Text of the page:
Third, Chef Flemming's Bake Shop is one of several businesses in the downtown Henderson, NV area doing all that they can to survive the tough economy. This is territory all too familiar to artists in Henderson and, likely, artists everywhere.

So, in the spirit of there being strength in numbers and applying the logic that trying to build a community is a lot easier together than it is working separately or alone, I am compelled to not talk about painting, photography, watercolors, silkscreening, lithography, or pen and ink in this post and, instead, invite everyone who enjoys sweets and lives nearby to do your part to support local business. In between creating something beautiful and figuring out a way to sell it or make yourself more marketable, consider heading over to the bake shop and buying a treat.

Why should you? Why should any of us? The answer is simple. In a normal economy, artists may starve. In the current economy, if Henderson starves, Henderson artists will definitely starve. One local business doing really well will do a lot more for a community than a whole lot of businesses doing really poorly, even if we're strictly talking morale. And, of course, the goal is to have as many local businesses as possible generating revenue, staying in the black, and keeping their doors open.

One by one, gallery by gallery, show by show, shoot by shoot, stroke by stroke, article by article, each of us is doing what we can to keep this community alive. More than that, we're actually trying to help it flourish even as every imaginable economic indicator would have us believe growth at times like these is simply an impossibility.

Let's stay positive and continue to help out and do right by one another. It's the only way.

Chef Flemming's Bake Shop is located at 7 Water Street in downtown Henderson. To revisit an earlier post about the bakery, click on this link: Creative Henderson: Starving Artists, Starve No More.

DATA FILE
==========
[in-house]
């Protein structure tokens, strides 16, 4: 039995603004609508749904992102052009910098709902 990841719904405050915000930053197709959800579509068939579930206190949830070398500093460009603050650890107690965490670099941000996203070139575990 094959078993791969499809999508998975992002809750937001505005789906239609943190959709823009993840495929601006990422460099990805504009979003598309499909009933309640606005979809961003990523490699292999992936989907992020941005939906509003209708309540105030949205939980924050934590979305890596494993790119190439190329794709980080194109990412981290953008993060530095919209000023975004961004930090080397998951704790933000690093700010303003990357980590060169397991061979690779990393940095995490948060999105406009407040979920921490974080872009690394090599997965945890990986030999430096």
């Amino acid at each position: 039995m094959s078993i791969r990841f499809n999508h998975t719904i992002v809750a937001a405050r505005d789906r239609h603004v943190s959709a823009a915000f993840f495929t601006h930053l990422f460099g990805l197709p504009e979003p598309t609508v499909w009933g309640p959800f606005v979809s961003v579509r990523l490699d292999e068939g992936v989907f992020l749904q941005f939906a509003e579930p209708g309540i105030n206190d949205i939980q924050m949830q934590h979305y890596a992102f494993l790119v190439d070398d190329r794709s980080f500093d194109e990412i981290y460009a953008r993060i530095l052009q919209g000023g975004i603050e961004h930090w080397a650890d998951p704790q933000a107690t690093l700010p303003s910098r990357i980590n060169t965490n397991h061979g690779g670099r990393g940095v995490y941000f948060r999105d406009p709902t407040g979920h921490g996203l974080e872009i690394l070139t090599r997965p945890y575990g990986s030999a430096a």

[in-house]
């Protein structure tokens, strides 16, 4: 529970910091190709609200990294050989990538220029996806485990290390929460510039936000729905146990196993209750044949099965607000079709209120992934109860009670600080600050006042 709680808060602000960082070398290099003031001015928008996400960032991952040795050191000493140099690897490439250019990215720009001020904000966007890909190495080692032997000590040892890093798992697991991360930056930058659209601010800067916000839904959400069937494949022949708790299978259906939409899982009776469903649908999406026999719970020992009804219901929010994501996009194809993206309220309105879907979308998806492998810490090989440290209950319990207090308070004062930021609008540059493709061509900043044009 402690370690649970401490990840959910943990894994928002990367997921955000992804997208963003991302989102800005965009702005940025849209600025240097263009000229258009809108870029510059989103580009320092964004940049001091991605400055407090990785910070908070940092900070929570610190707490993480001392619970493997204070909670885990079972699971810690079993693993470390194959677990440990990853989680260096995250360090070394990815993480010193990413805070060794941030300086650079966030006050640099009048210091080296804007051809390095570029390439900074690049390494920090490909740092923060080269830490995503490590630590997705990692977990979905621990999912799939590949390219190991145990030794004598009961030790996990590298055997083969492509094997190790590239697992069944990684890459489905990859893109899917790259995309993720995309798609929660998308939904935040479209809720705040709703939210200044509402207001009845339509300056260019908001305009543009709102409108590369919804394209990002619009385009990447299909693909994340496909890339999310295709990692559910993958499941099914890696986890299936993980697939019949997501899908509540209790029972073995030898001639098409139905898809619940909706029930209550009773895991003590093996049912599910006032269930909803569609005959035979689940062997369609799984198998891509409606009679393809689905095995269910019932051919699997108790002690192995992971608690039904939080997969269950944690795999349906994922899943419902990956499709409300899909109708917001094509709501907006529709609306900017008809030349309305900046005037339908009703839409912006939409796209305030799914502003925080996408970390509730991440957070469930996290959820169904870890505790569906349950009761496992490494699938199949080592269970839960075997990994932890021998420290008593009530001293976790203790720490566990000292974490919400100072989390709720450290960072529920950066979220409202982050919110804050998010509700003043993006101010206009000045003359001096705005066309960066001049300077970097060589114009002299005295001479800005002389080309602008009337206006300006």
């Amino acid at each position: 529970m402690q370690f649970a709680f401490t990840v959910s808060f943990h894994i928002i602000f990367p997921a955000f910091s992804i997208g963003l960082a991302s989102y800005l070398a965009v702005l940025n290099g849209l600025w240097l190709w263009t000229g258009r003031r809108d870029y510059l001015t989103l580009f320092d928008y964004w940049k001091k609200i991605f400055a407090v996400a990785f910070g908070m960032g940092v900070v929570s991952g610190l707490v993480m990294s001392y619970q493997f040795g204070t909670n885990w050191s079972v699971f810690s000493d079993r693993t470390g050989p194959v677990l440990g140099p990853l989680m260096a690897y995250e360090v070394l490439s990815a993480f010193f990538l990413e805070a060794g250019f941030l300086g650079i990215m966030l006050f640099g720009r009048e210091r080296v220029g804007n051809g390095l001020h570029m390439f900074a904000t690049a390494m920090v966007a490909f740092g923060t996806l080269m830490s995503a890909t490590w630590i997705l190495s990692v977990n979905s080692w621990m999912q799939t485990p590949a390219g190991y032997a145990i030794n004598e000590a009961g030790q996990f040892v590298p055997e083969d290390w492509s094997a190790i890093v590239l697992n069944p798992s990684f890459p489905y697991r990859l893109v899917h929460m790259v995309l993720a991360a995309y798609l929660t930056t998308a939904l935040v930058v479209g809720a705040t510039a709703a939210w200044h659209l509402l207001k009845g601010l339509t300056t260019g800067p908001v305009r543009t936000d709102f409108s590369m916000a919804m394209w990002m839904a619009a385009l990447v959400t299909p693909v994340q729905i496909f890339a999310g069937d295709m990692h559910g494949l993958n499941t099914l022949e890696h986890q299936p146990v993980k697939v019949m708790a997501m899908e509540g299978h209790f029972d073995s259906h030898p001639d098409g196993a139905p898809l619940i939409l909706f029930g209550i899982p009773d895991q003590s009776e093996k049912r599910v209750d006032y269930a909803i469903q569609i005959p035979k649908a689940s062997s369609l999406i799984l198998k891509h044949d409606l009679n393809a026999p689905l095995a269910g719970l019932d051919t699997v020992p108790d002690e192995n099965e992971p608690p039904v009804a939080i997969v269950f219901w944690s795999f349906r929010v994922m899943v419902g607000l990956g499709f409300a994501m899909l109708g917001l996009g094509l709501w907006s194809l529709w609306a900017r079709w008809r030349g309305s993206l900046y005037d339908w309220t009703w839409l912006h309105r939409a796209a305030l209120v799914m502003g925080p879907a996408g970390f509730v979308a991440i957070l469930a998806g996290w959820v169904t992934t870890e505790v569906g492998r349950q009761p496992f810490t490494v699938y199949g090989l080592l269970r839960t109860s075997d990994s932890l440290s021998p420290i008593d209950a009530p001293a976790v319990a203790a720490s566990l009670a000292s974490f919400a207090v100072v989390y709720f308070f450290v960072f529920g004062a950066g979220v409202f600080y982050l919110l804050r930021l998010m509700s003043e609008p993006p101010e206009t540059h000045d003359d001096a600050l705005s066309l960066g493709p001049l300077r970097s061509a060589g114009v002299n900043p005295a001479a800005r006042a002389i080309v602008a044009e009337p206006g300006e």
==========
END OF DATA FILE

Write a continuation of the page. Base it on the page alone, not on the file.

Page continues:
To read the article in the Las Vegas Sun featuring Chef Flemming's Bake Shop and a second Water Street District business that inspired this post, click on this one: New Water Street businesses hope to weather economic tides - Las Vegas Sun

Thursday, February 5, 2009

Cosmetics Go Creative.

Photos by Nicky Watts. Pictured (from top to bottom): Tania Salazar, Delight Schwartz, Ashley Valley, and Sharon Menary.

On the right, here, HAA member and photographer Nicky Watts.

On Tuesday evening, January 27th, HAA members Nicky Watts and Sharon Menary participated in a fantastic Valentine's Day photo shoot for Mary Kay Cosmetics clients, new and old.

Nicky served as photographer and Sharon was one of the many cleansed, moisturized, made over, and photgraphed that evening. Mary Kay Cosmetics consultant Karen Bindner and a few fellow consultants were the hosts of the event.

The collaboration and the evening on the whole were an overwhelming success. According to Watts, the photos turned out beautifully and she attributes this to the fact that she had great talent to work with behind the scenes and in front of the camera. All of the women who participated "truly are gorgeous and they made [her] job easy."

Above are several of the finished head shots and a couple of images detailing the night's events.

The event and shoot took place at Findlay Cadillac in Henderson.

See more photos from the evening and read a more detailed synopsis on Nicky Watts' blog page: The Adventure of Nicky Watts